The Achebe and Lumumba examples highlight the trained incapacity of contemporary scholars to imagine, much less acknowledge, evidence of the subjective legitimacy of European colonial rule. With that as background, it is hardly surprising that they found my suggestion to the contrary to be “offensive."


Despite characterizing my article as “seriously flawed,” Klein admits that, in addition to colonialism’s role in the abolition of slavery, the participation of natives in colonial rule, and the many problems of post-colonial governments, another thing I got right was that “African nationalists often did not have massive support.”114 As Tom Young noted in passing, “This seems rather a lot to be right about.”115 Lumumba’s party, for example, won only 24 percent of seats in the first election in Congo of 1960. Most Congolese, especially traditional leaders, saw him as a threat. The same was true of anti-colonial nationalists throughout the colonies.

The result was a rush to hand over power to political neophytes with little knowledge of or support from the countries they claimed to represent. It was a disaster, not just in Africa but also in South Asia, the Middle East, Southeast Asia. Klein coyly allows that “a lot of unpleasant things have happened since the end of colonial rule.”116 Might we too be tempted to call this understatement about a half century of human misery caused by decolonization a form of Holocaust denial?

Kendhammer takes the normal route for scholars in blaming the disaster on colonialism. As he writes: “many of the post-colonial world’s economic and political difficulties (including corruption, poor economic productivity and violence) are directly linked to colonialism and the geopolitical system it created.” An ontological issue that none of my critics grapples with is that every historical phenomenon is by definition rooted descriptively in historical antecedents which, in the case of former colonies, are by definition colonial. So, yes, the post-colonial disasters are “directly linked” to the colonial era, just as the colonial era is “directly linked” to the pre-colonial era. That tells us nothing about causes, counterfactuals, and where the blame lies. My paper lays the blame for this disaster squarely on the nationalist leaders and their post-colonial leadership, as well as on Cold War pressures to decolonize.

Kendhammer offers two reflexive citations to bolster his claim. One is Nunn’s 2007 paper discussed above which, as mentioned, hardly offers evidence for the depredations of colonial rule. The other is Bates’s 2010 revision of his book Prosperity and Violence.117 For the life of me, I cannot see how this reference substantiates Kendhammer’s claim since it is a general study of state formation. More typically, Bates is a scholar whose work on Africa has repeatedly emphasized pre-colonial social structures and post-colonial policy choices —not colonialism—as determinative. His more pertinent book, on state breakdown in Africa after the colonial period, makes this clear:

When thinking about the origins of political disorder in Africa, I can find no way of analyzing the origins of insurrection without starting with the behavior of governments. The conditions that led to the breakdown of order in Africa include the authoritarian nature of its states and their rulers’ penchant for predation.118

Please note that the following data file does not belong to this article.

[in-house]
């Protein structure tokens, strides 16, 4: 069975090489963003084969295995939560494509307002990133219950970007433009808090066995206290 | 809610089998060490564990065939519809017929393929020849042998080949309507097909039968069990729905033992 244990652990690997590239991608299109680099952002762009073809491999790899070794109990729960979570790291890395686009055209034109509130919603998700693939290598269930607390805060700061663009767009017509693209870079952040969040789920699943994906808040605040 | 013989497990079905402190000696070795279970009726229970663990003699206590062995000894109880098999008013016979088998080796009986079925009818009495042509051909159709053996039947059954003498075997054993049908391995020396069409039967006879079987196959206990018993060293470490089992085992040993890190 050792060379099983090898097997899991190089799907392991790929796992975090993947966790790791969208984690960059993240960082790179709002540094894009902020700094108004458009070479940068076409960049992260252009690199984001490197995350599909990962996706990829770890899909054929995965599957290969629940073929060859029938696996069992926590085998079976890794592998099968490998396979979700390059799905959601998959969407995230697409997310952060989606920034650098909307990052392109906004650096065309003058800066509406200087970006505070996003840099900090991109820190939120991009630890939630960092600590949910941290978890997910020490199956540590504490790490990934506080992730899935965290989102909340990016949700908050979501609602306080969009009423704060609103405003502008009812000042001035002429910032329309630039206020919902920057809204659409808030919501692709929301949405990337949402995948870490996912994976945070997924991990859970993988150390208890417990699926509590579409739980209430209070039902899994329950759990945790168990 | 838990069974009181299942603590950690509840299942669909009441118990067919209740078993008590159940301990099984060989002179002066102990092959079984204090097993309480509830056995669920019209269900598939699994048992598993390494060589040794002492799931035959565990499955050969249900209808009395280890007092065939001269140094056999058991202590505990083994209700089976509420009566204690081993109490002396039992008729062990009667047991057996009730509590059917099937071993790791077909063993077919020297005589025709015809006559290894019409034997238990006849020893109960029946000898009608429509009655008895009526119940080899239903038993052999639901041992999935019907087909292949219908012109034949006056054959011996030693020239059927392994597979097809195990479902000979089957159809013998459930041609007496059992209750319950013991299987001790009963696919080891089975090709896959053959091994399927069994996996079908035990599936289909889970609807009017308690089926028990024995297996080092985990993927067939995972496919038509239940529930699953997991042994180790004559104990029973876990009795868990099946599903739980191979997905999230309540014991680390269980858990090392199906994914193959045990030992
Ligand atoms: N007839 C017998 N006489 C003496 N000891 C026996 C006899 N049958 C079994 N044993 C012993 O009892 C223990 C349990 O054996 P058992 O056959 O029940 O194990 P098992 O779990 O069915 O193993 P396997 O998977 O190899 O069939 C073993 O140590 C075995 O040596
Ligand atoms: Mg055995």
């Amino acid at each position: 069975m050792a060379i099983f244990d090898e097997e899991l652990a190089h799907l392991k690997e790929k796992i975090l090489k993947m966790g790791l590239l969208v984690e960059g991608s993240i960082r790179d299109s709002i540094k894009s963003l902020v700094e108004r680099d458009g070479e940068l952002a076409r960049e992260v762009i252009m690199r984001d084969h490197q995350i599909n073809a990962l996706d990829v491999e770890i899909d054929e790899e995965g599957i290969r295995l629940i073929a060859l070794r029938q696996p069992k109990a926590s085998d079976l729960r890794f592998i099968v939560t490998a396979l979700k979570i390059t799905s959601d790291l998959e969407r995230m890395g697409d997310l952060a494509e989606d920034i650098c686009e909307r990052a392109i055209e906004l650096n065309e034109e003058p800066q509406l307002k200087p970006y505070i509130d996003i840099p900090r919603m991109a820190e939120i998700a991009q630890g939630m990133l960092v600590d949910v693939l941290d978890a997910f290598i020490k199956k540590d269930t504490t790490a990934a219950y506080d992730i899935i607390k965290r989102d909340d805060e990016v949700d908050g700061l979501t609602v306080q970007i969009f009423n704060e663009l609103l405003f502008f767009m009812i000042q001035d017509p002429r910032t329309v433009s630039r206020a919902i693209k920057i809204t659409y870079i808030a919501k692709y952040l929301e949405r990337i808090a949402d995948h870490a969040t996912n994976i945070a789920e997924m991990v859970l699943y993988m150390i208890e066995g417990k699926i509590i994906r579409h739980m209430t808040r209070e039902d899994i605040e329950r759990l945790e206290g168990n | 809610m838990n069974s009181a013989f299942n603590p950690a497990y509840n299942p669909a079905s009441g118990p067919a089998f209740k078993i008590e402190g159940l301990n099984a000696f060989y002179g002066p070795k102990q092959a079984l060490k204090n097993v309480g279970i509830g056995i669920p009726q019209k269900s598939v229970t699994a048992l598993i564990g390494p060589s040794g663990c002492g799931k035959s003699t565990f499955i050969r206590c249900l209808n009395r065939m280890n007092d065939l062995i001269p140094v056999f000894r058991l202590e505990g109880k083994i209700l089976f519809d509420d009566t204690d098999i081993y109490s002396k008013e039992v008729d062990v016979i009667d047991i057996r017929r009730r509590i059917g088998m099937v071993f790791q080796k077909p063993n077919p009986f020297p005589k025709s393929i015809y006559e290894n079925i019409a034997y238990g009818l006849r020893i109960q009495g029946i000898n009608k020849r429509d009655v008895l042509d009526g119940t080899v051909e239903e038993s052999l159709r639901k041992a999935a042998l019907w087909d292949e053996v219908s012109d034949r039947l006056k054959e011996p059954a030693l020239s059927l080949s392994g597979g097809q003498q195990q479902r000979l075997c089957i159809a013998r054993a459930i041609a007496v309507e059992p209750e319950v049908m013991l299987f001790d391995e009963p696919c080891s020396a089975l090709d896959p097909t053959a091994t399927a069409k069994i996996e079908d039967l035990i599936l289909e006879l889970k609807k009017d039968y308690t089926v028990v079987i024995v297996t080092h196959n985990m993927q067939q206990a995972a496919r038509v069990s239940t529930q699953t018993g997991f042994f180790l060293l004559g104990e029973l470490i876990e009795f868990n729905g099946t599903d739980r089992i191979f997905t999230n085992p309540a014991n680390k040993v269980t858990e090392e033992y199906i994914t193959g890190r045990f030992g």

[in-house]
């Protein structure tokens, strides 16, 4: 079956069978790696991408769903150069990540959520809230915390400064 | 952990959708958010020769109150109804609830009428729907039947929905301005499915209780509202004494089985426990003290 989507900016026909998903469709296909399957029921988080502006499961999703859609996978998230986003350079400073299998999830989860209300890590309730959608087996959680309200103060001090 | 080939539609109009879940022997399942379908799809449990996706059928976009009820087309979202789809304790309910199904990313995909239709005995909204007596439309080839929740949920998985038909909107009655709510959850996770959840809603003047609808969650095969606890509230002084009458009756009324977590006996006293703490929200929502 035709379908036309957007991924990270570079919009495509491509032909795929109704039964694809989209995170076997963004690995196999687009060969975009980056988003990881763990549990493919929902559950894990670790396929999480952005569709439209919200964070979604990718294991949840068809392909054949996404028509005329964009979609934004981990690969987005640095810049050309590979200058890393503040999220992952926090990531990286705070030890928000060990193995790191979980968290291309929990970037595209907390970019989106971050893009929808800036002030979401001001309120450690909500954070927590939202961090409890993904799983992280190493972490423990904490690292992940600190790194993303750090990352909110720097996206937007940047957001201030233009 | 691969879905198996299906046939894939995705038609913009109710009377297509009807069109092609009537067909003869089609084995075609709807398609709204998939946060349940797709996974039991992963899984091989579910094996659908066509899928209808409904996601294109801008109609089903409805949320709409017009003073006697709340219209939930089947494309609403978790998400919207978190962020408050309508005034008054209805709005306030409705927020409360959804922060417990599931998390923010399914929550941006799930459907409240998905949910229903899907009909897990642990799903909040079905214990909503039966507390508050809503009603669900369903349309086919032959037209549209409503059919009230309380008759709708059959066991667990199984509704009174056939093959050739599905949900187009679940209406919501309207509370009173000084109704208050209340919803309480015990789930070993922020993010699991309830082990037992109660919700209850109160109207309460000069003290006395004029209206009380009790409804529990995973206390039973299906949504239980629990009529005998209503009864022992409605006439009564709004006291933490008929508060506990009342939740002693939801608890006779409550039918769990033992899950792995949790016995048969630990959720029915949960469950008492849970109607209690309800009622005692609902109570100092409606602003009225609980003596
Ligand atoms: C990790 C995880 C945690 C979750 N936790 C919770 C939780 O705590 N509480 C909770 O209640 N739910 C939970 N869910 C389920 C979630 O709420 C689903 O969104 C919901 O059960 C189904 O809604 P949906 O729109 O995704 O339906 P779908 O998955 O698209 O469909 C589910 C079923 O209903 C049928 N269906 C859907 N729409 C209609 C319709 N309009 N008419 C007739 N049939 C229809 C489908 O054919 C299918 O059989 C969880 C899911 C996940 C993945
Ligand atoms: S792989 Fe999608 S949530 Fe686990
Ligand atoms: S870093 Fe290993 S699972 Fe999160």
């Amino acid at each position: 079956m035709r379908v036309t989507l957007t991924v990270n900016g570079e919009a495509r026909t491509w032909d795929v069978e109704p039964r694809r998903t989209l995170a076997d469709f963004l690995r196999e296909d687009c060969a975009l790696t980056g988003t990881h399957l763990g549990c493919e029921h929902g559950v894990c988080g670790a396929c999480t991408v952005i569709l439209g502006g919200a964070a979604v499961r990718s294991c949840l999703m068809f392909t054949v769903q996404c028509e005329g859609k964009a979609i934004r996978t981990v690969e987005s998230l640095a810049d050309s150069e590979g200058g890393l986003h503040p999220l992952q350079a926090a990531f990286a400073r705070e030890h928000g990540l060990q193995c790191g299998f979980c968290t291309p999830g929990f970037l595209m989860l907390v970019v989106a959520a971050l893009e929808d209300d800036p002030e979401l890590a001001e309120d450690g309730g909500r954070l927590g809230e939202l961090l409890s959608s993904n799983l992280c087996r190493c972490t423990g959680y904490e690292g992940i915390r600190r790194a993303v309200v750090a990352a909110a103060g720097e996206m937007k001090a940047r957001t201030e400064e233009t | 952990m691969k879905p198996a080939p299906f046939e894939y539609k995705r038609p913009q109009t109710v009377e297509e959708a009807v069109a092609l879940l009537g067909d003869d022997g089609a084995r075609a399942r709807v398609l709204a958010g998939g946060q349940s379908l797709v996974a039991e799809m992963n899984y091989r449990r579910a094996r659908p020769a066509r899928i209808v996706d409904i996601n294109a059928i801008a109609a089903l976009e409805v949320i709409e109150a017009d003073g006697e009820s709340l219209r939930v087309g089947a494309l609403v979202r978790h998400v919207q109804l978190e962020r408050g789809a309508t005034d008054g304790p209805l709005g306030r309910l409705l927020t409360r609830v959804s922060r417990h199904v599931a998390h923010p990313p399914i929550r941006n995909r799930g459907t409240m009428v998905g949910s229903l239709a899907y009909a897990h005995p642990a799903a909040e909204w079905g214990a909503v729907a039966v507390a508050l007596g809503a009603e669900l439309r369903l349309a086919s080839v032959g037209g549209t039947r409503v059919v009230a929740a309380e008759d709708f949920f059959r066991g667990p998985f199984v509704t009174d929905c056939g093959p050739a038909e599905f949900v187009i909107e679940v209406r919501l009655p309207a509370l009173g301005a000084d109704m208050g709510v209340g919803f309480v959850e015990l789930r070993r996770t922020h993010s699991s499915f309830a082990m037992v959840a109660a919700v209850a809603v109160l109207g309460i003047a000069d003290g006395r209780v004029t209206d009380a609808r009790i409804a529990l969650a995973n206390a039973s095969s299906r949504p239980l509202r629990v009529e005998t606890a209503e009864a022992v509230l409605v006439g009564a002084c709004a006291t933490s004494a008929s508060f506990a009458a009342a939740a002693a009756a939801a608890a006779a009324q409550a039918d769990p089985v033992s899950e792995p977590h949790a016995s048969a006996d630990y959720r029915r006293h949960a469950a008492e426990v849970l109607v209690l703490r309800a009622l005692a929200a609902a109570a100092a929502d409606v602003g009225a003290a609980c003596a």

Khan is another critic who claims I get decolonization wrong because of my claim that it was “sudden.” This is “empirically inaccurate,” she insists, because India’s independence “can be dated to the 1840s, when calls for independence from the British began” while “Algerian calls for independence from French rule date back to World War I.” Thus: “This may be news to Gilley but decades of emancipatory struggles is not ‘sudden.’” Note, first, her description of these struggles as “emancipatory,” as if it is a truism that colonialism was oppressive and independence was freedom-giving. Put that aside: my claim is that the process of going from colony to independent state was a sudden and largely unexpected movement in most places, whatever the decades of “calls” that preceded it. As noted, when Lumumba wrote his autobiography in 1956, no one was even talking about independence. Four years later a country was birthed. The same story could be told of dozens of colonies. When Julius Nyerere testified at the United Nations in 1955, he estimated that Tanganyika would require another twenty years before it was ready for independence. Instead, it came like a firecracker in 1961. Throughout the 1950s, British policymakers talked of a renewal and expansion of empire, a fact too often obscured by the retrospective lens of knowing that this did not happen, as the papers in an edited volume by Lynn showed.119 This may be news to Khan, but the view that decolonization was unexpected and sudden is the overwhelming consensus of those who were there.

Bring Back Colonialism

In my discussion of the three modes of reviving colonialism—through colonial governance forms, sovereignty-sharing with advanced countries, and the creation of charter cities—I make clear that the precondition for any such shift is “the consent of the colonized.” Given my view that colonialism itself enjoyed considerable consent and legitimacy, this condition is not applied in order to make a break with the past but to be consistent with it. Khan, among others, rejects any such arrangements on the grounds of “the repressive nature of colonialism and the avenues it provides for gross violation of human rights.” I am not sure which liberal and rights-abiding post-colonial states she has in mind, or why she believes that rule by advanced countries makes this less likely, but if she has in mind her native Pakistan, then I believe my case is made.